Wildfires in Arctic tundra may accelerate global warming, finds study.
The 2007 blaze on the North Slope of the Alaska's Brooks Mountain Range released 20 times more carbon to the atmosphere than what is annually lost from undisturbed tundra.
As wildfires increase in frequency and size along Alaska's North Slope, the team contends the disturbances may release large amounts of the greenhouse gas CO2 to the atmosphere and accelerate the transformation of the frozen, treeless tundra of today into a different kind of ecosystem less capable of storing carbon.
Together, the impacts could have profound implications on atmospheric carbon and climate.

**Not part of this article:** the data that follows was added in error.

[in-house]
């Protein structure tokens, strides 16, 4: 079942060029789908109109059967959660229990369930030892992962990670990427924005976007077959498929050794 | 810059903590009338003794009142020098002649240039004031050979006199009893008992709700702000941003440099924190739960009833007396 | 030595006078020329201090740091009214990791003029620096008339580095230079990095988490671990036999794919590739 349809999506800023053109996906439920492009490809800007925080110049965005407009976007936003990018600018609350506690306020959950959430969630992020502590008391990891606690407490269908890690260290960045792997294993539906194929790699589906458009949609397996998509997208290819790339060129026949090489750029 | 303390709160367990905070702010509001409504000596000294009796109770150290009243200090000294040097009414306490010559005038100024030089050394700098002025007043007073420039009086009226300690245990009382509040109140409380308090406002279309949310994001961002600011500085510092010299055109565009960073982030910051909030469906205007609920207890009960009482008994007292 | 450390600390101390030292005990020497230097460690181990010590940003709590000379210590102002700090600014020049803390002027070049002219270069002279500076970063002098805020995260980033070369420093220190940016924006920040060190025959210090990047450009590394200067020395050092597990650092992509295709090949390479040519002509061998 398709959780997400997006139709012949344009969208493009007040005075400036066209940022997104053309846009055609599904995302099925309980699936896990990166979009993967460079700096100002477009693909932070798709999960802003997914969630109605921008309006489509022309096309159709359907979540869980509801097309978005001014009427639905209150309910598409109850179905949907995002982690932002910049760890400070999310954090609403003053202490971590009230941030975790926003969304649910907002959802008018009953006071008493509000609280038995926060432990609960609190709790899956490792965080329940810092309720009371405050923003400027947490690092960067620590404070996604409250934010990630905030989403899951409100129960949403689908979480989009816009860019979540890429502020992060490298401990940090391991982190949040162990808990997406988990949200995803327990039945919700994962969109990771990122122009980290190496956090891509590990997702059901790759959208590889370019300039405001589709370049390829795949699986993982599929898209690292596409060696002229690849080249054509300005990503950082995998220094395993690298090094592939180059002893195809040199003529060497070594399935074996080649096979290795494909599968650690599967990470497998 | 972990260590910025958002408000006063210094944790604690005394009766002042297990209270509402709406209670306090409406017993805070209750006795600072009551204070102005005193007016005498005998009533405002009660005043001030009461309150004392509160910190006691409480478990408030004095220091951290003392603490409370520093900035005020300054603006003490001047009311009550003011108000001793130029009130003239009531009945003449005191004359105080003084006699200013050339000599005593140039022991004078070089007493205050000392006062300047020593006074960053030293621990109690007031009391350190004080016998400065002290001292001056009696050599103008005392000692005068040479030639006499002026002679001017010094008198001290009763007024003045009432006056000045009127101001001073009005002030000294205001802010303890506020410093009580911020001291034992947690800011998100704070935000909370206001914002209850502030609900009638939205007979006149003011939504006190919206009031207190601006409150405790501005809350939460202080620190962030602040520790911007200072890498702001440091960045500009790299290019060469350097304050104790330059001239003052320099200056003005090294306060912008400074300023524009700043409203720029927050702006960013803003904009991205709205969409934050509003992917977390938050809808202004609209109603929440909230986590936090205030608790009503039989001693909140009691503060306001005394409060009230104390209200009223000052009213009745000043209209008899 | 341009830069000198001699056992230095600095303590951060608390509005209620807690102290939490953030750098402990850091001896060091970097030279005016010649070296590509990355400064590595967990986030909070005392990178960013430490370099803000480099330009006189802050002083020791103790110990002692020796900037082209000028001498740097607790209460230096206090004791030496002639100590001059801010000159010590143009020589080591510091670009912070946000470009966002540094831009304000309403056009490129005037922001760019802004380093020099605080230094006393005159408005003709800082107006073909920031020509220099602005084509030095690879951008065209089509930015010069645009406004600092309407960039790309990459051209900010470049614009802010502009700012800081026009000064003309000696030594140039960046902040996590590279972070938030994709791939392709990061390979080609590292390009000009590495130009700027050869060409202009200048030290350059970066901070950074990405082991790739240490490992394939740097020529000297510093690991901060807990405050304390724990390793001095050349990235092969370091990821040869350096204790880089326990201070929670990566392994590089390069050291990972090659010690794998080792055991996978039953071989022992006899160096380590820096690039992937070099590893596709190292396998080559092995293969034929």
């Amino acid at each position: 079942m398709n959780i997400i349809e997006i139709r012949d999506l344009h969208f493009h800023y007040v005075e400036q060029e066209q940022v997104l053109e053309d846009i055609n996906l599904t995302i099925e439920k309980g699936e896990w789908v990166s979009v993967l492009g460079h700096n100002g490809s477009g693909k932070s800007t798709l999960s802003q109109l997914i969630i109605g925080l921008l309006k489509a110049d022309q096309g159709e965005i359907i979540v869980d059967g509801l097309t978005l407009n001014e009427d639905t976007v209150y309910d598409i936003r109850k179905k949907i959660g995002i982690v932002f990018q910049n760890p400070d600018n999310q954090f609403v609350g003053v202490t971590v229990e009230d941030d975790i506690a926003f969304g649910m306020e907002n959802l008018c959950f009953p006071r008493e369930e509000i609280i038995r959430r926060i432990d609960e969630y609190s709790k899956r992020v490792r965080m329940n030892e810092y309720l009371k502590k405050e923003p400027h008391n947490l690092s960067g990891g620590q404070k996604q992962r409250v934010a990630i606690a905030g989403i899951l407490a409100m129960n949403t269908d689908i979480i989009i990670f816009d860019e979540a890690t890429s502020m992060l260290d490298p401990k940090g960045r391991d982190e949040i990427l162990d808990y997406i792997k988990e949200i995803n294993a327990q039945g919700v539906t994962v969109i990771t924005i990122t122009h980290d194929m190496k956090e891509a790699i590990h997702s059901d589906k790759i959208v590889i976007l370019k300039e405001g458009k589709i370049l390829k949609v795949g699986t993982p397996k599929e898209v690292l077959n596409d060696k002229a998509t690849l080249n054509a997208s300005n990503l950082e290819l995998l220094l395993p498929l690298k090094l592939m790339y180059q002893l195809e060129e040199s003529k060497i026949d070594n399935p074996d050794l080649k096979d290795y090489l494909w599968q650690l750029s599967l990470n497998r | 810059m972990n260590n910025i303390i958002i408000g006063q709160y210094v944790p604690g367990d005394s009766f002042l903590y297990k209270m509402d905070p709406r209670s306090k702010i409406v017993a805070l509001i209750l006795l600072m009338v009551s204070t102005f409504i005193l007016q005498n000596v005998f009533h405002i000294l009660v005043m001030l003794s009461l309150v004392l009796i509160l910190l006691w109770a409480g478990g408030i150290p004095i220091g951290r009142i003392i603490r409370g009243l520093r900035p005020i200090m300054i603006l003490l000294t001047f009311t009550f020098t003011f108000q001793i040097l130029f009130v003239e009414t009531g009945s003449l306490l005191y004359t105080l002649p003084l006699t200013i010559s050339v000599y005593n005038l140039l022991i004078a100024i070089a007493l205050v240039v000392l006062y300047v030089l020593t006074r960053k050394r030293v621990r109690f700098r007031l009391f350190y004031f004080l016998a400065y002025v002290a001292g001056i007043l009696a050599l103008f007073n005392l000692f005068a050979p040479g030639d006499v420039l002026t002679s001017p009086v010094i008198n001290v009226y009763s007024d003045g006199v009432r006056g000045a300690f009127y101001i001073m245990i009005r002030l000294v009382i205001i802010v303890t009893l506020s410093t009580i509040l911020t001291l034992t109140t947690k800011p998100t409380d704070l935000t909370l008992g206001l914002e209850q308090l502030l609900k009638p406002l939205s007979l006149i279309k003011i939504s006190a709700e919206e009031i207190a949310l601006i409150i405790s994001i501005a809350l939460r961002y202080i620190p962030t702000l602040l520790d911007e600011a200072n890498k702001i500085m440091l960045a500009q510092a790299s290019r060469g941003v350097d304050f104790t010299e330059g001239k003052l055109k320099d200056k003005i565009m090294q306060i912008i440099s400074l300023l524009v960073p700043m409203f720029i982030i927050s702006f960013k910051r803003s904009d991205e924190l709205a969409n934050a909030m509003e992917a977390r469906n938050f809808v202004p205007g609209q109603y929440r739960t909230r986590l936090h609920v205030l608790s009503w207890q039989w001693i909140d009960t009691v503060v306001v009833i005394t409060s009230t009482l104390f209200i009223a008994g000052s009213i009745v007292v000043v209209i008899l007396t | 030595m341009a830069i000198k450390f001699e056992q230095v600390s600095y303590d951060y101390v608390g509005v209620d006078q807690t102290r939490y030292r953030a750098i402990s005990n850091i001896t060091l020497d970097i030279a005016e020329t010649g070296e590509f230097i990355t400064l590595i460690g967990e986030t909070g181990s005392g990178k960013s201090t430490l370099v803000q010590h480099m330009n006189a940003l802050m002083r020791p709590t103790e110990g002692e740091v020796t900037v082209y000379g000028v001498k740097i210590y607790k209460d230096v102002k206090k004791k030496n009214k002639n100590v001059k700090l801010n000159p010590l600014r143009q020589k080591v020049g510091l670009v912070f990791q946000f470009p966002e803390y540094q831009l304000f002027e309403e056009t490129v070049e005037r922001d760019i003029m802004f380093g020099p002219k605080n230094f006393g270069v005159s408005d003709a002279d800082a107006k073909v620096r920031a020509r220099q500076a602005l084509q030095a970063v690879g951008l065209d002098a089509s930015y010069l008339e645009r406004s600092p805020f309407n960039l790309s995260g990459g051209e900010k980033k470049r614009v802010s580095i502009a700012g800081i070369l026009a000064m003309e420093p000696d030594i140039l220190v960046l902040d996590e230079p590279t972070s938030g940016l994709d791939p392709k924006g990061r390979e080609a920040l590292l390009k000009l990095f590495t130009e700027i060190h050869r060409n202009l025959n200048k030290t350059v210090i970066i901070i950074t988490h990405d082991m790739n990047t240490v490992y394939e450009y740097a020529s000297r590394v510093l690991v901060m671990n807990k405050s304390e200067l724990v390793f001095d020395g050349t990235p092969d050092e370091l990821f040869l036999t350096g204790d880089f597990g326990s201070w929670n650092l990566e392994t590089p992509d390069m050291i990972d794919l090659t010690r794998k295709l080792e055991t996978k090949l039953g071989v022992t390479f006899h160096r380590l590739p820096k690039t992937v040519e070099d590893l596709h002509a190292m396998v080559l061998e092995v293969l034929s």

In 2007 the Anaktuvuk River fire ravaged a 40-by-10 mile swath of tundra - the largest ever recorded in the region.
While the Anaktuvuk River fire scorched only upper soil layers that are about 50 years old, it caused the release of more than two million metric tons of CO2 to the atmosphere.
This amount is similar in magnitude to the annual carbon sink for the entire Arctic tundra biome averaged over the last quarter of the twentieth century.
According to Shaver and his colleagues, an Arctic regularly disturbed by fire could mean massive releases of CO2 into the atmosphere, a decrease in carbon stocks on land, and a rapid impact on climate.
"A key question is whether the conditions on these burn sites are more favorable for the establishment of new seeds, new species," Shaver said.
The study has been published in the journal Nature.